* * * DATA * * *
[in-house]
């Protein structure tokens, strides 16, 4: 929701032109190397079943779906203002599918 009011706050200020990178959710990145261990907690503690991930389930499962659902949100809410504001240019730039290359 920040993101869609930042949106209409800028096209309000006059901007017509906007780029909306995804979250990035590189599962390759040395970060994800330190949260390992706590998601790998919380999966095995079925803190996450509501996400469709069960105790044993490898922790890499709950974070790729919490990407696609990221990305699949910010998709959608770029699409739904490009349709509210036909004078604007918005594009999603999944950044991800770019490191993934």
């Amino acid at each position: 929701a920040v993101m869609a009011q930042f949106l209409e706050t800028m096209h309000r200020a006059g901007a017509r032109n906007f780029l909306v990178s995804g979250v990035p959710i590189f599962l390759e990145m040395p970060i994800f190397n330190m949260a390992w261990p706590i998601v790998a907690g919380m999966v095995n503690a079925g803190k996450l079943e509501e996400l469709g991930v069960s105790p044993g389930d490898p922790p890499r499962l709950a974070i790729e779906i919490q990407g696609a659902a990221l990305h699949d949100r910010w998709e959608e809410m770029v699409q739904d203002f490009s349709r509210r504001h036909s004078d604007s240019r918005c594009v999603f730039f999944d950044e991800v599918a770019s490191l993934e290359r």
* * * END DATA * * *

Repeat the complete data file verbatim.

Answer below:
[in-house]
């Protein structure tokens, strides 16, 4: 929701032109190397079943779906203002599918 009011706050200020990178959710990145261990907690503690991930389930499962659902949100809410504001240019730039290359 920040993101869609930042949106209409800028096209309000006059901007017509906007780029909306995804979250990035590189599962390759040395970060994800330190949260390992706590998601790998919380999966095995079925803190996450509501996400469709069960105790044993490898922790890499709950974070790729919490990407696609990221990305699949910010998709959608770029699409739904490009349709509210036909004078604007918005594009999603999944950044991800770019490191993934």
């Amino acid at each position: 929701a920040v993101m869609a009011q930042f949106l209409e706050t800028m096209h309000r200020a006059g901007a017509r032109n906007f780029l909306v990178s995804g979250v990035p959710i590189f599962l390759e990145m040395p970060i994800f190397n330190m949260a390992w261990p706590i998601v790998a907690g919380m999966v095995n503690a079925g803190k996450l079943e509501e996400l469709g991930v069960s105790p044993g389930d490898p922790p890499r499962l709950a974070i790729e779906i919490q990407g696609a659902a990221l990305h699949d949100r910010w998709e959608e809410m770029v699409q739904d203002f490009s349709r509210r504001h036909s004078d604007s240019r918005c594009v999603f730039f999944d950044e991800v599918a770019s490191l993934e290359r």